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Morning Outlook



Overnight Highlights

·         China’s third quarter gross domestic product came in at 7.3% growth, above projections of 7.2%, but still the slowest quarter of growth since early 2009.

·         The dollar dipped lower initially overnight, but is now rallying as it rides the 40-day moving average higher. As a result, commodity prices are generally well-off their session highs.

·         The dollar’s strength came as Europe’s central bank prepares its own version of a bond-buying program to stimulate the region’s economy, which is currently on the cusp of another recession. The bond-buying program is expected to pressure the euro versus the dollar.

·         Wheat prices firmed through the night on an Egyptian snap tender to buy wheat for late November delivery. French wheat will likely be favored, with U.S. export slots dedicated to soybean and corn shipments during the period, but global demand is supportive nonetheless.

·         Soybeans found modest support overnight from this year’s slow harvest, which was pegged at 55% as of Sunday, up from 40% the previous week and matching trade expectations, but down from the five-year average for the week of 66%.

·         Corn harvest progress as of Sunday reached just 31%, up 7 points on the week, but falling short of trade expectations of 34%.

·         The slow harvest progress to this point amid strong usage patterns means that the market has to find storage space for about a billion bushels less of this year’s harvest, versus a rapid harvest pace.

·         Light showers yesterday continued to hamper harvest progress in the eastern quarter of the Midwest.

·         Showers shift to the west on Thursday, and again on Monday, with generally light totals.

·         Fairly extensive rains in Brazil’s corn/soybean belt this week are expected to leave just 15% of the region with lingering dryness.

·         Showers continue to benefit Russian wheat this week, but a strong cold outbreak next week is expected to limit the crop’s ability to respond to the needed moisture.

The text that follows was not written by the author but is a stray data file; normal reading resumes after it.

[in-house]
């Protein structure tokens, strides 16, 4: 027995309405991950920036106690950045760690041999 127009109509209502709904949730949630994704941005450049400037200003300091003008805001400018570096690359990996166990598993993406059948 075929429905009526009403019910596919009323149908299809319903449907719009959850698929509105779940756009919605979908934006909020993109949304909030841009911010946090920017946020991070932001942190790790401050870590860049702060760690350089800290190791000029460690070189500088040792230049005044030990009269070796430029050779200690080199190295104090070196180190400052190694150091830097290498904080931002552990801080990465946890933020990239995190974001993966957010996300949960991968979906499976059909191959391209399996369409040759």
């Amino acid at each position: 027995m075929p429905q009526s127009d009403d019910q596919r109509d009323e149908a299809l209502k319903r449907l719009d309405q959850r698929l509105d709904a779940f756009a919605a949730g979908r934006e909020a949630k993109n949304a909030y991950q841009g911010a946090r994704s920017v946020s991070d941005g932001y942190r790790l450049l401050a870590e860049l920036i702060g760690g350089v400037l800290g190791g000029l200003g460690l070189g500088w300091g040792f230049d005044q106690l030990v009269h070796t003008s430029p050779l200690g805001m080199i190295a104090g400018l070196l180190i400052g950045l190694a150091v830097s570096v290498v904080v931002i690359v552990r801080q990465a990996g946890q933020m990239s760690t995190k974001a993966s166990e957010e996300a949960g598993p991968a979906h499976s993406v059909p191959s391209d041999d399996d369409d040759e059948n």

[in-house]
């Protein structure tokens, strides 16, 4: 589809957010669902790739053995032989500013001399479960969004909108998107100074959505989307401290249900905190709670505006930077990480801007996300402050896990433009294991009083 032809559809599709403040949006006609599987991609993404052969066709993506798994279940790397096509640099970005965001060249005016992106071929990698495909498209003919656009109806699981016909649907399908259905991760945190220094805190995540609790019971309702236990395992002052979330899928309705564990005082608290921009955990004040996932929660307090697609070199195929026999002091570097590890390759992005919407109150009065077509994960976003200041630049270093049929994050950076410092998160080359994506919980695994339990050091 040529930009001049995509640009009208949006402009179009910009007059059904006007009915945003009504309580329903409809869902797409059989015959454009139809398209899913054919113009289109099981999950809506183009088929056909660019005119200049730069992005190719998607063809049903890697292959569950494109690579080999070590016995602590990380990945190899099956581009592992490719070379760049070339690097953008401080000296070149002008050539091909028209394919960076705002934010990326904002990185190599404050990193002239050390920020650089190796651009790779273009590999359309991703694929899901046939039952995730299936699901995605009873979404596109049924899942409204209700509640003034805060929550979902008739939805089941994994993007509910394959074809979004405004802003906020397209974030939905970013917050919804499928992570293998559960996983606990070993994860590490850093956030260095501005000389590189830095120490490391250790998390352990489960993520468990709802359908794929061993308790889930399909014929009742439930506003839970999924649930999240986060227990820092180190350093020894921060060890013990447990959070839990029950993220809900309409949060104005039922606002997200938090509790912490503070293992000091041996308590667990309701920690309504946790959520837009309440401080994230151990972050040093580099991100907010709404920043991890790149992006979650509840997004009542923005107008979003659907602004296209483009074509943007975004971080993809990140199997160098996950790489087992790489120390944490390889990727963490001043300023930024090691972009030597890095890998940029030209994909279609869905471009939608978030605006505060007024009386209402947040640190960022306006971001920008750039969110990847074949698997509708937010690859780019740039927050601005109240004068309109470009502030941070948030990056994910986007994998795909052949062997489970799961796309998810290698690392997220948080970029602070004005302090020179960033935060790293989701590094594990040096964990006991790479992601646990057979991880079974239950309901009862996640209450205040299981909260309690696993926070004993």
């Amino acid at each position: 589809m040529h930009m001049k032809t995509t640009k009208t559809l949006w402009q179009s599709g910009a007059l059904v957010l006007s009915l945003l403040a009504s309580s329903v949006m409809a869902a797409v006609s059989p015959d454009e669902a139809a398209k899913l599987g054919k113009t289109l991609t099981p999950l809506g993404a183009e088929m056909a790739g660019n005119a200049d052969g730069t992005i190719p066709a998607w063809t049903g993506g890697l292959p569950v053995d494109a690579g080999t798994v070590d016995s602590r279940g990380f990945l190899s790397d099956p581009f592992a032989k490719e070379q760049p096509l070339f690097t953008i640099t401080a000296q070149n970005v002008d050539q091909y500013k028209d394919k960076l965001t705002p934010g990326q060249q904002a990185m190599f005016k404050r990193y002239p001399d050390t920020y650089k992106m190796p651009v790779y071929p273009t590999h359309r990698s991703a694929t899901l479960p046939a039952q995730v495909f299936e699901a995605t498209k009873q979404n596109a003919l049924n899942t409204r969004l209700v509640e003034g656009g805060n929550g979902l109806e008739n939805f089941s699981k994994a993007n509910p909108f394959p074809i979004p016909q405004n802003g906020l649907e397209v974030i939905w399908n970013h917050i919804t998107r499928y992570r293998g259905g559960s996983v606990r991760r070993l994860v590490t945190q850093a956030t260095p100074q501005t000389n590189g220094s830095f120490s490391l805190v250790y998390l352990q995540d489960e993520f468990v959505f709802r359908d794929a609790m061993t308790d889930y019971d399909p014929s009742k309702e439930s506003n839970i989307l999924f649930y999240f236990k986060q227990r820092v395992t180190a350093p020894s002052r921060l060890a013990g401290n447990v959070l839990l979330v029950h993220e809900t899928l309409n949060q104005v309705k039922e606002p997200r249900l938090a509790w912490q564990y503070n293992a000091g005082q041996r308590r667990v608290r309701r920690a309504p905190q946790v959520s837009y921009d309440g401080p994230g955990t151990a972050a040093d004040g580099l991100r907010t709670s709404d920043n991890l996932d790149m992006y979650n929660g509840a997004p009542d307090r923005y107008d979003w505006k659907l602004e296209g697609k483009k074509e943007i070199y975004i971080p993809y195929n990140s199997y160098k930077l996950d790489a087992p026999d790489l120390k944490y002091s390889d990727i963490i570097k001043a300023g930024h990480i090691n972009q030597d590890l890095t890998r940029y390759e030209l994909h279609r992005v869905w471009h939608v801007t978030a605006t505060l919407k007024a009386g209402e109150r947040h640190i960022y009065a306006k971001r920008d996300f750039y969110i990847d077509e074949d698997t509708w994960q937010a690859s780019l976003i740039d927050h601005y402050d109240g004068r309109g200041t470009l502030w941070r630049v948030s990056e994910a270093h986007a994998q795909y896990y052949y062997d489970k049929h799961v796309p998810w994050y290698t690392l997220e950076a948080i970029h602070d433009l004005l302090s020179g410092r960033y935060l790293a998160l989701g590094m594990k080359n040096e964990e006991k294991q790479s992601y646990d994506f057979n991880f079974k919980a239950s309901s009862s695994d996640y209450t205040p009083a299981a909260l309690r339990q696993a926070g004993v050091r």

·         Southern Australia to remain dry the next 10 days, keeping the crop under stress during grain fill.

Commodity Weather Group Forecast

In the U.S., light showers yesterday still slowed harvest in the eastern 1/4 of the Midwest. Showers shift to the west on Thursday and again next Monday. Amounts will be generally light and only result in minor interruptions, allowing corn/soy harvest to improve. Showers are more likely to be widespread in the 11 to 15 day, but damage potential is low. Delta/Southeast harvest remains very good in the next 2 weeks. Pacific Northwest rain potential is better this week, aiding early wheat growth.

In South America, thundershowers occurred in southwest Mato Grosso, southern/western Mato Grosso do Sul, northeast Goias, and parts of central Minas Gerais in the past day. Showers since the weekend have now brought at least .50” of rain to over 1/3 of Brazil coffee/sugar, with a few lingering showers in the northern parts of the coffee belt into Wednesday and another chance this weekend/early next week.

Rains then expand in the southern 1/4 of the belt in the 11 to 15 day. The 6 to 15 day as a whole has trended wetter due to model trends, and wetter forecast risks remains. However, our forecast is still not as wet as the very aggressive GFS model. About 1/3 of coffee/sugar areas would be at most risk for persisting dryness (reduced from 1/2 yesterday), mainly in northern Sao Paulo and nearby sections of Minas Gerais. Fairly extensive rains in the corn/soy areas should limit germination concerns to 15% or less of the belt.

Argentina still sees a widespread rain event early in the 6 to 10 day but otherwise mostly quiet conditions. While the rains will slow early corn seeding and maintain disease concerns for less than 1/4 of the wheat belt, the lack of more frequent showers will keep concerns limited.

Morning Market Snapshot


All opinions expressed in this commentary are solely those of Water Street Advisory. This data and these comments are provided for information purposes only and are not intended to be used for specific trading strategies. Although all information is believed to be reliable, we cannot guarantee its accuracy or completeness. There is significant risk of loss involved in commodity futures and options trading and may not be suitable for all investors.




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Arlan Suderman | Senior Market Analyst
WATER STREET ADVISORY® | www.waterstreet.org
(316) 729-4599 | asuderman@waterstreet.org

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